And official estimates suggest one in five adults and one in six children in England may have low levels.
Now, an extensive review of the evidence suggests everyone over the age of one needs to consume 10 micrograms of vitamin D each day in order to protect bone and muscle health, through taking supplements if their diet is unlikely to provide it.
Factsheet on Vitamin D from The Association of British Dieticians is here:

Public Health England announcement July 2016:

Make sure you have the Flu Vaccineflu-jab-pic

The flu jab is FREE for carers, available via pharmacies and GPs

If you care for someone who is elderly or disabled, speak to your GP or pharmacist about having a flu jab along with the person you care for.

Read more about the flu jab for carers on the Carers UK website.

This NHS leaflet gives information about the flu vaccination 2016-17 aimed at carers of and people with a learning disability.

Mind’s guide to supporting someone with mental health problems

Coping as a carer of someone with a mental health problemMental Health for Carers from Mind

Anyone can become a carer, no matter their age, gender or background. You may care for someone who has a long-term health condition or someone who needs support after an accident or sudden illness. The care you provide could be short- or long-term. You may or may not live with the person you are a carer for.

I was completely unaware that what I was doing was a carer role and of the effect it was having on me. I didn’t think about reaching out for support for myself.

What’s it like to be a carer?

In this video, Chloe, Kate and Ally talk about their experiences of caring their mum, husband and son, all of whom have a mental health problem.

Mental Health for Carers from Mind


You can find more information here:

What is the low FODMAP diet?

Treatment of IBS with the FODMAP diet

The team at King’s College London and Guy’s and St Thomas’ NHS Trust, and FoodMaestro have developed this app to provide additional support in following the low FODMAP diet.

The diet is not recommended to be used without specialist dietary advice from a registered dietitian. This app should be used in conjunction with the advice the dietitian has given you to support you with the food choice you need to make. It can also can help you monitor and review your symptoms as you follow the different stages of the diet.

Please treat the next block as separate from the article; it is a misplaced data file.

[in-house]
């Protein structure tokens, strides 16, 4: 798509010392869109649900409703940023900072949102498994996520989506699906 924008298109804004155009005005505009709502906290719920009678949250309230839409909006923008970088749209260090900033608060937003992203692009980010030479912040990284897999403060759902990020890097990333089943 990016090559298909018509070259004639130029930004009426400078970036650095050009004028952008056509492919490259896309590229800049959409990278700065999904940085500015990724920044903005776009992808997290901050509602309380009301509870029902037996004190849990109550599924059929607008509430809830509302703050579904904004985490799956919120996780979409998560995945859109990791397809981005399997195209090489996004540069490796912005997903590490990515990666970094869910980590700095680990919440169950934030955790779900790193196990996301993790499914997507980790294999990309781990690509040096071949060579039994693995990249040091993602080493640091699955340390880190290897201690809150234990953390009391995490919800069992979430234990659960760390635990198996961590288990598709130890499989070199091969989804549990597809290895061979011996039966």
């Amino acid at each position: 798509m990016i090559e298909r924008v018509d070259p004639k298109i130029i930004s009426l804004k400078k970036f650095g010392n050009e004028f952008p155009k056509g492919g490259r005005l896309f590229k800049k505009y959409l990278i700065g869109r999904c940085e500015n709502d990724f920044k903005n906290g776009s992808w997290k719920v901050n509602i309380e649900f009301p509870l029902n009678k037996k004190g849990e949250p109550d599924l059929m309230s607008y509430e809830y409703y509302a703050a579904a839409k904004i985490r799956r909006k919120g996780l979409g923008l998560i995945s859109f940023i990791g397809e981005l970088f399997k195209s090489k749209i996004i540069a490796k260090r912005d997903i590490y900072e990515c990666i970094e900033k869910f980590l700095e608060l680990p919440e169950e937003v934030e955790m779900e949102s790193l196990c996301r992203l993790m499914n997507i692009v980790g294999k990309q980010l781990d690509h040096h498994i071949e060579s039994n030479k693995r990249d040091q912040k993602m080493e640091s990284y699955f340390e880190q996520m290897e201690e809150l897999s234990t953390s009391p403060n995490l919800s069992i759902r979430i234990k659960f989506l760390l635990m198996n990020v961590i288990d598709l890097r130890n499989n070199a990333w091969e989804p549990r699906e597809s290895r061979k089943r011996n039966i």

You do not have to use the app but some people may find it helpful when selecting suitable products in supermarkets, tracking symptoms and following the different stages of the diet.

This app is currently available on the Apple and Google Play stores. You can download it for free for 14 days, and it then costs £3.99 per year. You can download it by clicking below:

icon_appstoreicon_googleplay  If you have any queries installing the app please email

The FODMAP by FM app guides you through each stage of the diet (Restriction, Re-Introduction, and Personalisation) and provides you with details of which foods are suitable and which ones you need to avoid.

FODMAP app_3 stages

The app can scan food barcodes to help you find suitable food products and uses reaction ‘smiley’, ‘neutral’ and ‘sad’ faces to identify whether the food product is suitable or not.

Other key features of the app are:

  • Discover every day products you can eat
  • Portion guidance for specific foods
  • Record and track symptoms
  • Create personalised dietary profile
  • Watch short videos that detail how the low FODMAP diet works and how to follow it

This information comes from this website page:

Diabetes education courses

Most people with diabetes only spend around three hours a year with their doctor, nurse or consultant. For the other 8,757 hours they must manage their diabetes themselves.

Managing diabetes day-to-day can be difficult. This is why it’s important people have the knowledge and skills to manage their diabetes so they can live well and avoid complications.

What are diabetes education courses? Diabetes education courses are group sessions led by healthcare professionals or trained peer educators which aim to help you take control of your diabetes and live a full and healthy life. There are specific courses available for people living with Type 1 or Type 2 diabetes. Course content will vary from course to course, but all courses should suit your needs and be delivered by trained educators. You should be given the opportunity to improve your diabetes management skills, ask questions and meet other people living with diabetes.

Click here for Details of diabetes education courses

Mediterranean diet to prevent joint pain

Southampton researchers have found a link between eating a Mediterranean diet and lower risk of knee osteoarthritis in later life.

Preventing joint pain

Osteoarthritis is very common in older age, affecting 8.75 million people in the UK – around a 1 in three of over 45s.  It sees the joints become damaged, thinning the protective cartilage layer and causing swelling and stiffness. This leads to pain in the joints and difficulty moving around.  Knees are particularly prone, as these joints take the most stress and strain during the course of a person’s life, affecting just over half of all people seeking treatment.

Benefits of a Mediterranean diet

The native diet of people in the Mediterranean is widely considered to be healthy,  rich in plant and fish oils it is known to help prevent a range of conditions, including type 2 diabetes and heart disease.